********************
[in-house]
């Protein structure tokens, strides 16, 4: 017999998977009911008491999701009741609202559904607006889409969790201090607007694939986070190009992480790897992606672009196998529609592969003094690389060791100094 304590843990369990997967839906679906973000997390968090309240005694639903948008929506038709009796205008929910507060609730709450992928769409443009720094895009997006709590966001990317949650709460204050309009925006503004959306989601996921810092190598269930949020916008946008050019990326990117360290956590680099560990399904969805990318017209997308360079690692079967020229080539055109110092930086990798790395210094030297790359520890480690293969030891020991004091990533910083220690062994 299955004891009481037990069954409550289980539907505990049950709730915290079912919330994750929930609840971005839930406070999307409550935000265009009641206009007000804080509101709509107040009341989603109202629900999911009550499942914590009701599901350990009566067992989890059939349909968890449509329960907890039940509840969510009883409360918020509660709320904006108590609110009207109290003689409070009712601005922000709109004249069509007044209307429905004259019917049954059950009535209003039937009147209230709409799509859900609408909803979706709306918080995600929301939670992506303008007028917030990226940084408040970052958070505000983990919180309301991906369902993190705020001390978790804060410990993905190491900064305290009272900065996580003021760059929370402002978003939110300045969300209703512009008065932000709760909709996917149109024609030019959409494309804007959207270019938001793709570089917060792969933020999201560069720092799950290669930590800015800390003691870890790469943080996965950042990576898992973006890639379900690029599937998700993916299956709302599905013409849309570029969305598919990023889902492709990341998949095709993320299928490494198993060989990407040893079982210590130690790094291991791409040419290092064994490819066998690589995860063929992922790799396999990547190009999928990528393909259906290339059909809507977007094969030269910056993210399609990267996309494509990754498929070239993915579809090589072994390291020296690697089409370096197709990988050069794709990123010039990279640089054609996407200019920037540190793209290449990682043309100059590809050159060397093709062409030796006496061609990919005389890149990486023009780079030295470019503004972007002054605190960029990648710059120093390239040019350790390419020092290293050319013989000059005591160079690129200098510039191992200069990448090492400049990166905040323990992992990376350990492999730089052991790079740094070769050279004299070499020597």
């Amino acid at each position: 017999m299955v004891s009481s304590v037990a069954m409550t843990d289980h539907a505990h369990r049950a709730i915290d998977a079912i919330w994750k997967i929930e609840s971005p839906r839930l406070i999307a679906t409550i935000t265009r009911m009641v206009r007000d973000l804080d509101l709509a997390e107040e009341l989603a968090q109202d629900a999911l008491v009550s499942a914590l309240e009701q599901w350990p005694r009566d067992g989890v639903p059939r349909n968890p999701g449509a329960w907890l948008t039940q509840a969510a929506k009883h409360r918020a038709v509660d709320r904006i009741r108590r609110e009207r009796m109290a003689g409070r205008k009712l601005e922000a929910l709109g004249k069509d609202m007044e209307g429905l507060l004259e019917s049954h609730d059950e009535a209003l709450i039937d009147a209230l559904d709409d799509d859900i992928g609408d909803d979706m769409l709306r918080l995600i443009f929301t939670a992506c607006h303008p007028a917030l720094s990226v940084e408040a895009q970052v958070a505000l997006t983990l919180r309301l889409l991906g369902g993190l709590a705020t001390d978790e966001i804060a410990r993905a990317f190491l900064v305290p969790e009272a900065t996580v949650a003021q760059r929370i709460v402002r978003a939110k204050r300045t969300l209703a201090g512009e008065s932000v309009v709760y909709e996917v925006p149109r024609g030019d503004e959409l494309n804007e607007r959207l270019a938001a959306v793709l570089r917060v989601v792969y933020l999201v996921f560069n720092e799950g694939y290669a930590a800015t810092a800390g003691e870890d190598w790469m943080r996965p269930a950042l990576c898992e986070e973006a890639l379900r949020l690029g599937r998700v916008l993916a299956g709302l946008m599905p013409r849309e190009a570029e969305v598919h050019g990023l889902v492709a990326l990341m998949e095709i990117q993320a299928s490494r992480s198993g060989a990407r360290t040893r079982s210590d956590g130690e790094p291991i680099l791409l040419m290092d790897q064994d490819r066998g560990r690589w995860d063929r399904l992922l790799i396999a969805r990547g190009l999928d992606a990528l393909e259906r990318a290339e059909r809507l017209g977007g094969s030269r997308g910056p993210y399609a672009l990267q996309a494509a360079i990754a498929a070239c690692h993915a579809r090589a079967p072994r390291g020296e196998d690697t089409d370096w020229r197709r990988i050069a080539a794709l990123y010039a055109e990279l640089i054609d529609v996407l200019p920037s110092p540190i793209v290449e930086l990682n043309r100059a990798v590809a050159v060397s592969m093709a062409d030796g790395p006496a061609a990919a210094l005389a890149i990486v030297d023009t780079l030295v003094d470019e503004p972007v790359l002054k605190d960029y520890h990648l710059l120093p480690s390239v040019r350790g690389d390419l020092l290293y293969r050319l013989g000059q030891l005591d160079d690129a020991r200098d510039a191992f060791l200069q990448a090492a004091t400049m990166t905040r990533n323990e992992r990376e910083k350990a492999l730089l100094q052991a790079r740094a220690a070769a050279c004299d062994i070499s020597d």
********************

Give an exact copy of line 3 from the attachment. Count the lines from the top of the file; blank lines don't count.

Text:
């Amino acid at each position: 017999m299955v004891s009481s304590v037990a069954m409550t843990d289980h539907a505990h369990r049950a709730i915290d998977a079912i919330w994750k997967i929930e609840s971005p839906r839930l406070i999307a679906t409550i935000t265009r009911m009641v206009r007000d973000l804080d509101l709509a997390e107040e009341l989603a968090q109202d629900a999911l008491v009550s499942a914590l309240e009701q599901w350990p005694r009566d067992g989890v639903p059939r349909n968890p999701g449509a329960w907890l948008t039940q509840a969510a929506k009883h409360r918020a038709v509660d709320r904006i009741r108590r609110e009207r009796m109290a003689g409070r205008k009712l601005e922000a929910l709109g004249k069509d609202m007044e209307g429905l507060l004259e019917s049954h609730d059950e009535a209003l709450i039937d009147a209230l559904d709409d799509d859900i992928g609408d909803d979706m769409l709306r918080l995600i443009f929301t939670a992506c607006h303008p007028a917030l720094s990226v940084e408040a895009q970052v958070a505000l997006t983990l919180r309301l889409l991906g369902g993190l709590a705020t001390d978790e966001i804060a410990r993905a990317f190491l900064v305290p969790e009272a900065t996580v949650a003021q760059r929370i709460v402002r978003a939110k204050r300045t969300l209703a201090g512009e008065s932000v309009v709760y909709e996917v925006p149109r024609g030019d503004e959409l494309n804007e607007r959207l270019a938001a959306v793709l570089r917060v989601v792969y933020l999201v996921f560069n720092e799950g694939y290669a930590a800015t810092a800390g003691e870890d190598w790469m943080r996965p269930a950042l990576c898992e986070e973006a890639l379900r949020l690029g599937r998700v916008l993916a299956g709302l946008m599905p013409r849309e190009a570029e969305v598919h050019g990023l889902v492709a990326l990341m998949e095709i990117q993320a299928s490494r992480s198993g060989a990407r360290t040893r079982s210590d956590g130690e790094p291991i680099l791409l040419m290092d790897q064994d490819r066998g560990r690589w995860d063929r399904l992922l790799i396999a969805r990547g190009l999928d992606a990528l393909e259906r990318a290339e059909r809507l017209g977007g094969s030269r997308g910056p993210y399609a672009l990267q996309a494509a360079i990754a498929a070239c690692h993915a579809r090589a079967p072994r390291g020296e196998d690697t089409d370096w020229r197709r990988i050069a080539a794709l990123y010039a055109e990279l640089i054609d529609v996407l200019p920037s110092p540190i793209v290449e930086l990682n043309r100059a990798v590809a050159v060397s592969m093709a062409d030796g790395p006496a061609a990919a210094l005389a890149i990486v030297d023009t780079l030295v003094d470019e503004p972007v790359l002054k605190d960029y520890h990648l710059l120093p480690s390239v040019r350790g690389d390419l020092l290293y293969r050319l013989g000059q030891l005591d160079d690129a020991r200098d510039a191992f060791l200069q990448a090492a004091t400049m990166t905040r990533n323990e992992r990376e910083k350990a492999l730089l100094q052991a790079r740094a220690a070769a050279c004299d062994i070499s020597d």